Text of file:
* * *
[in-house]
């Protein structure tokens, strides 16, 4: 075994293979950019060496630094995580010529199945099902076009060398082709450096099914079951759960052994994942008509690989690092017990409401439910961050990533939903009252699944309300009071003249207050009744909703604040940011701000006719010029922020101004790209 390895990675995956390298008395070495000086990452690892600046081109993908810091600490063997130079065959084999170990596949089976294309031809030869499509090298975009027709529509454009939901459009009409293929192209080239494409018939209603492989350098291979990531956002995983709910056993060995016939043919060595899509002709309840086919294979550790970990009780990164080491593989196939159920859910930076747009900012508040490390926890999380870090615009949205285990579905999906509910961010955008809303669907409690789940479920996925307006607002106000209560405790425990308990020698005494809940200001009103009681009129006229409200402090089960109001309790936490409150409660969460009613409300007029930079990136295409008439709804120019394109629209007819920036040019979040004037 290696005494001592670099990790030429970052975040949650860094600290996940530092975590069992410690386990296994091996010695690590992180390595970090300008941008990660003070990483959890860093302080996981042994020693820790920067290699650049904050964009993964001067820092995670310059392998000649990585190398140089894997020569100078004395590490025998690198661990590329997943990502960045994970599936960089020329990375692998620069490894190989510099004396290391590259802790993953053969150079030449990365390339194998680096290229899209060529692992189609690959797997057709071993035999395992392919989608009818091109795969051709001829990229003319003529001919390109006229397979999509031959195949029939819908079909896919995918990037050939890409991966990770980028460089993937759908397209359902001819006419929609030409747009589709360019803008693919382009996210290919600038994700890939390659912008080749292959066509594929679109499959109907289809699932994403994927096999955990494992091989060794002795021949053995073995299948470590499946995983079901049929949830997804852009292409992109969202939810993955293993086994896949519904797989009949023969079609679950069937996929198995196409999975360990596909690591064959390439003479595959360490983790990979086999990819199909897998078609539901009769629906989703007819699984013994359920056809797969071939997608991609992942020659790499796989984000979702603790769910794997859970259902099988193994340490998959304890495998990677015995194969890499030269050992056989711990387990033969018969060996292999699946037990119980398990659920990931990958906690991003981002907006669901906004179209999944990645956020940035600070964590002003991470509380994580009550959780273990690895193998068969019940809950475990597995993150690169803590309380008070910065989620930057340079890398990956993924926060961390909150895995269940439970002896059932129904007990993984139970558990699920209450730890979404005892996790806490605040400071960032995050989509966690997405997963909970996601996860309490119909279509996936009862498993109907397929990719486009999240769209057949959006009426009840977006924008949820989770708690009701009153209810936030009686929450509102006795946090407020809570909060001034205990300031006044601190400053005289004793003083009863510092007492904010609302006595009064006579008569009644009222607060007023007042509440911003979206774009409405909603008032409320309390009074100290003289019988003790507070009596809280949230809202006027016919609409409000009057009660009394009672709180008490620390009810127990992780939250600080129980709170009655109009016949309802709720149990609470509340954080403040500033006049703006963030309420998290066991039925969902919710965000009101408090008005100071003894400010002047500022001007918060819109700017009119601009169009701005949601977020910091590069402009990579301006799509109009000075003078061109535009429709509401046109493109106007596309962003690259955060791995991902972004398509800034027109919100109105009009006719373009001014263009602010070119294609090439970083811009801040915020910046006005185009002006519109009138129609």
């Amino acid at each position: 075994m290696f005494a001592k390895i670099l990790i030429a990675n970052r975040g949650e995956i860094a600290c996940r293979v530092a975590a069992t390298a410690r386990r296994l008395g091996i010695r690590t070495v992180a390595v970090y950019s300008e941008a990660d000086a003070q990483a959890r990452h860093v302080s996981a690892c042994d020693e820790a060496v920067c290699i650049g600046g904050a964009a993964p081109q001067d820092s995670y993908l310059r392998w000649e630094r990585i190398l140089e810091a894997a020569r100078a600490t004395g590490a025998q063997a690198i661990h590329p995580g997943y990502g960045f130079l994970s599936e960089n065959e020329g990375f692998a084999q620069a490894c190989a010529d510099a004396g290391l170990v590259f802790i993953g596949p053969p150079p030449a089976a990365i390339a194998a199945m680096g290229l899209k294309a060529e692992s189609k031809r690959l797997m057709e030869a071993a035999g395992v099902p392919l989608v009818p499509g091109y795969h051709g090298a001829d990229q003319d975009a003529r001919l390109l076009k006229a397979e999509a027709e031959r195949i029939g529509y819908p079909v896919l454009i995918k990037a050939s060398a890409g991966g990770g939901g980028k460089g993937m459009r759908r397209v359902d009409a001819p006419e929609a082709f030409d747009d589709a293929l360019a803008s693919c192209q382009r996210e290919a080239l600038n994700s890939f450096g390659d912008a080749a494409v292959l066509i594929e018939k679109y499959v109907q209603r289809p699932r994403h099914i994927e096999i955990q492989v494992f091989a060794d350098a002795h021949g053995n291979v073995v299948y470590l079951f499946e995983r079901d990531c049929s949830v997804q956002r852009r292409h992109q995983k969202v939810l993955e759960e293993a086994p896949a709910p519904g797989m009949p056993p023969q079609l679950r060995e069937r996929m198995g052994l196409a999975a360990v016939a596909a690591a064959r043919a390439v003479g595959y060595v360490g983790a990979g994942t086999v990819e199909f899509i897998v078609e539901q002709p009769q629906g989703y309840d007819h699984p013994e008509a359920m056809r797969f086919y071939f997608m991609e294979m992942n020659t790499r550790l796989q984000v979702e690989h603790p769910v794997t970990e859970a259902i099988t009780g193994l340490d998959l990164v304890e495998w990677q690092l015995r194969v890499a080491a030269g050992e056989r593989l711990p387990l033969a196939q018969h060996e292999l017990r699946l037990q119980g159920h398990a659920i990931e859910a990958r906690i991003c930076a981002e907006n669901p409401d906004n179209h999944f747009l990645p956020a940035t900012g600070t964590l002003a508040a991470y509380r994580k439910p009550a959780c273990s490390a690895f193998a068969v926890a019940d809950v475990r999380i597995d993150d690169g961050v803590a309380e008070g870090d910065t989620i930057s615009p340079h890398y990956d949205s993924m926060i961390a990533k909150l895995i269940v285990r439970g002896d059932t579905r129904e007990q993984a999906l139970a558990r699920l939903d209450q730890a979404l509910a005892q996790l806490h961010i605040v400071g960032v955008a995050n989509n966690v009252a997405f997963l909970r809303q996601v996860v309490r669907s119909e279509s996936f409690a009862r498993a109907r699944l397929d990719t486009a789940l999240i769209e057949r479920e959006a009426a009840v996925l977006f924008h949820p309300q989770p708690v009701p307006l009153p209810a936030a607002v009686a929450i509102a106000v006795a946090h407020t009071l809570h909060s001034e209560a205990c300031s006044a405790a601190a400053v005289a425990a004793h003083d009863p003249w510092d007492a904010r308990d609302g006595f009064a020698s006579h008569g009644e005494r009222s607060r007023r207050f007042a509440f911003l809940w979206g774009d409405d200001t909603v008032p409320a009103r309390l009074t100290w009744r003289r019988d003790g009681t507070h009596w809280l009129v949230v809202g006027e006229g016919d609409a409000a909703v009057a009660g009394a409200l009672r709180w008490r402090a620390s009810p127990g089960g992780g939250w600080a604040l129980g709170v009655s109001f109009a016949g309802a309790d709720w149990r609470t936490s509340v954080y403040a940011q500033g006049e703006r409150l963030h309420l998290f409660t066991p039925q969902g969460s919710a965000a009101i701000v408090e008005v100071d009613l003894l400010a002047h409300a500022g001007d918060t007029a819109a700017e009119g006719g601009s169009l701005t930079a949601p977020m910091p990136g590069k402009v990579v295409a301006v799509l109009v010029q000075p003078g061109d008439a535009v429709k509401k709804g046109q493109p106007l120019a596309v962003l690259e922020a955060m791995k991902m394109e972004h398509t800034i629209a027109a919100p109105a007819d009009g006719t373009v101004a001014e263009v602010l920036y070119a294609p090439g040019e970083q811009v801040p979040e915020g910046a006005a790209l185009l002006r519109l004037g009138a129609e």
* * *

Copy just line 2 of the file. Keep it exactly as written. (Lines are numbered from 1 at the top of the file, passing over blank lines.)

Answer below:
């Protein structure tokens, strides 16, 4: 075994293979950019060496630094995580010529199945099902076009060398082709450096099914079951759960052994994942008509690989690092017990409401439910961050990533939903009252699944309300009071003249207050009744909703604040940011701000006719010029922020101004790209 390895990675995956390298008395070495000086990452690892600046081109993908810091600490063997130079065959084999170990596949089976294309031809030869499509090298975009027709529509454009939901459009009409293929192209080239494409018939209603492989350098291979990531956002995983709910056993060995016939043919060595899509002709309840086919294979550790970990009780990164080491593989196939159920859910930076747009900012508040490390926890999380870090615009949205285990579905999906509910961010955008809303669907409690789940479920996925307006607002106000209560405790425990308990020698005494809940200001009103009681009129006229409200402090089960109001309790936490409150409660969460009613409300007029930079990136295409008439709804120019394109629209007819920036040019979040004037 290696005494001592670099990790030429970052975040949650860094600290996940530092975590069992410690386990296994091996010695690590992180390595970090300008941008990660003070990483959890860093302080996981042994020693820790920067290699650049904050964009993964001067820092995670310059392998000649990585190398140089894997020569100078004395590490025998690198661990590329997943990502960045994970599936960089020329990375692998620069490894190989510099004396290391590259802790993953053969150079030449990365390339194998680096290229899209060529692992189609690959797997057709071993035999395992392919989608009818091109795969051709001829990229003319003529001919390109006229397979999509031959195949029939819908079909896919995918990037050939890409991966990770980028460089993937759908397209359902001819006419929609030409747009589709360019803008693919382009996210290919600038994700890939390659912008080749292959066509594929679109499959109907289809699932994403994927096999955990494992091989060794002795021949053995073995299948470590499946995983079901049929949830997804852009292409992109969202939810993955293993086994896949519904797989009949023969079609679950069937996929198995196409999975360990596909690591064959390439003479595959360490983790990979086999990819199909897998078609539901009769629906989703007819699984013994359920056809797969071939997608991609992942020659790499796989984000979702603790769910794997859970259902099988193994340490998959304890495998990677015995194969890499030269050992056989711990387990033969018969060996292999699946037990119980398990659920990931990958906690991003981002907006669901906004179209999944990645956020940035600070964590002003991470509380994580009550959780273990690895193998068969019940809950475990597995993150690169803590309380008070910065989620930057340079890398990956993924926060961390909150895995269940439970002896059932129904007990993984139970558990699920209450730890979404005892996790806490605040400071960032995050989509966690997405997963909970996601996860309490119909279509996936009862498993109907397929990719486009999240769209057949959006009426009840977006924008949820989770708690009701009153209810936030009686929450509102006795946090407020809570909060001034205990300031006044601190400053005289004793003083009863510092007492904010609302006595009064006579008569009644009222607060007023007042509440911003979206774009409405909603008032409320309390009074100290003289019988003790507070009596809280949230809202006027016919609409409000009057009660009394009672709180008490620390009810127990992780939250600080129980709170009655109009016949309802709720149990609470509340954080403040500033006049703006963030309420998290066991039925969902919710965000009101408090008005100071003894400010002047500022001007918060819109700017009119601009169009701005949601977020910091590069402009990579301006799509109009000075003078061109535009429709509401046109493109106007596309962003690259955060791995991902972004398509800034027109919100109105009009006719373009001014263009602010070119294609090439970083811009801040915020910046006005185009002006519109009138129609």